DNA carried out research with a select audience, then presented our initial concepts. This research helped us refine the final design, which we rolled out across promotional literature and banners that were strategically placed around the Bay.  DNA also encouraged the council to use bluetooth phone technology to deliver the message to a wider audience.  The combination of using new technology and targeted design has clearly helped to make this campaign a great success.

[Update: Paul Mabin - Creative Director]

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2019
01.12

Looking back over 2009 there were several articles within the design press reiterating Dieter Rams’ strategy of “Good design is as little design as possible”. Of all Rams’ design principles, this one rings truest for me. There is currently a Dieter Rams exhibition at the London Design Museum which if you’re in the neighbourhood shouldn’t be missed. If you didn’t know, Rams literally shaped our world with his radical industrial and product design at Braun, so if you thought the iPod was cool, you should see the work of the man who designed the first hi-fi over 50 years ago… They say ‘imitation is the sincerest form of flattery’ but as much as I love their products, Apple and Jonathan Ive have a lot to thank Rams for. Here are some choice examples of Rams’ work:

Rams’ work has much more to offer than his well-known and imitated 1950s pocket radios and hi-fis. Here’s the Design Museum write-up: ’As head of design at Braun, the German consumer electronics manufacturer, Dieter Rams emerged as one of the most influential industrial designers of the late 20th century by defining an elegant, legible, yet rigorous visual language for its products. The exhibition will showcase Rams? landmark designs for Braun and furniture manufacturer Vits?, examine how Rams? design ethos inspired Braun?s entire product range for over 40 years, and assess his lasting influence on today?s design landscape.’

You can read more about the exhibition and Rams’ trend-setting design while refreshing yourself of his famous design principles here:
http://designmuseum.org/exhibitions/2009/2009-dieter-rams
http://designmuseum.org/design/dieter-rams

(Opinion: Jon Price – Designer)

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2009
12.07

It used to be that an advertising agency was simply that – an agency that you would go to if you wanted to advertise.  You would expect to pay them to create a message, devise a look and then put it in front of as many potential customers as you could afford. 

In recent years, however, the boundaries have become increasingly blurred between advertising agencies, marketeers, design groups and digital agencies.  Pressure is increasing on all of these to create ‘integrated’ solutions – campaigns that work across all media. Hence advertising agencies are having to diversify into areas once exclusive to digital or design agencies, and vice-versa.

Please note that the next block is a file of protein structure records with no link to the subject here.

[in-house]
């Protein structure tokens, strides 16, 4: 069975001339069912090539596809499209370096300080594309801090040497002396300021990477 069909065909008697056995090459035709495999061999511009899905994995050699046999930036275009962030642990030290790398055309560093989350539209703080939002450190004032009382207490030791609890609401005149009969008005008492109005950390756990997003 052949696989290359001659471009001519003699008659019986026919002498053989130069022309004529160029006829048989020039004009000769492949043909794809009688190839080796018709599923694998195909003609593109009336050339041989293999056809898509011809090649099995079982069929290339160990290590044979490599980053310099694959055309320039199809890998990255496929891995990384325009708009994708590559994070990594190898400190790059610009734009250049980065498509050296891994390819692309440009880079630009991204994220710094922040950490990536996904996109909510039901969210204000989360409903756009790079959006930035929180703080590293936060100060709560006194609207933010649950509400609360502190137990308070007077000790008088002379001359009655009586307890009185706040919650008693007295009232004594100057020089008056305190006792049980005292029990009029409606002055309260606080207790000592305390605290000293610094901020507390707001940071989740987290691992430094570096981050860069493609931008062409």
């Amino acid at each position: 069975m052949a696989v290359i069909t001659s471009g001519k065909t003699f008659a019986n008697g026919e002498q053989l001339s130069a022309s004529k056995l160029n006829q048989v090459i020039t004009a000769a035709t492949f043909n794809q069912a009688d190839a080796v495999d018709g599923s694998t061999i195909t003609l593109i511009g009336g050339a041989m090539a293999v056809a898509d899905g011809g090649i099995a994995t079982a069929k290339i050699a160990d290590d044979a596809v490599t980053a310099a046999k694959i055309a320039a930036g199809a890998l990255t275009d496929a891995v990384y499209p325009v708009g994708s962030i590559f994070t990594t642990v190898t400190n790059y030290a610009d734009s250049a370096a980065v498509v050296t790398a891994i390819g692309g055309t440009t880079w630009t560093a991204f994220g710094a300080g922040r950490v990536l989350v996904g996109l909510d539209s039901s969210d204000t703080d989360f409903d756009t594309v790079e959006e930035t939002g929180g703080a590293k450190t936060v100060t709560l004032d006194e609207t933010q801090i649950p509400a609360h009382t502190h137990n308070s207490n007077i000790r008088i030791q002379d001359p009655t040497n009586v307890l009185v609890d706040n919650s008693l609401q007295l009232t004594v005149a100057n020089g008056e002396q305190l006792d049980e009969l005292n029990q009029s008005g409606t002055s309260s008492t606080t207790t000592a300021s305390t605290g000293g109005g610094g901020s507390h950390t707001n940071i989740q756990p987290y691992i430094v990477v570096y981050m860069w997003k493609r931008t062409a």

That’s not to say that there are no longer any specialist agencies out there. There are.  But the service offering for each type of agency is becoming more integrated. Where the agency can’t deliver something internally, they will almost certainly have a relationship with someone else who can. This is great for the individuals working within the agencies.  Being able to work in areas that we would not previously have experienced makes the job more fulfilling and more enjoyable; it also gives us more opportunity for learning and personal development.  For the client, it is perhaps not always clear which type of agency they should be working with, but it is also true that their agency (however they label themselves) is now more likely to understand how to satisfy their clients’ broader commercial and marketing objectives, using a broader palette of communications.  Surely that’s good news for everyone?

(Opinion: Paul Mabin -Creative Director)

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2009
10.12

Have a good look at this illustration. This was produced by a young pupil whose teacher asked the class to illustrate what one of their parents did for a living.

Now read the letter his mother wrote to the teacher, having seen the drawing.

Priceless! But it also helps to illustrate one of my all time bugbears.

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2009
05.19

As I was perusing my local newsagent last night I couldn?t help but notice the surprising cover design of the Daily Star. Covering the Government?s ?Bangers for Cash? scheme, the front of newspaper bravely adopted a sparse design with minimal copy, which amongst the myriad of tabloid clutter, stood out like a lighthouse for the lost. I wouldn?t normally pay the newspaper stand any attention, but as I passed, I just couldn?t help but notice. In this instance less was definitely more ? it?s not always the ones that shout the loudest that get heard.

(Opinion: Jon Price ? Designer)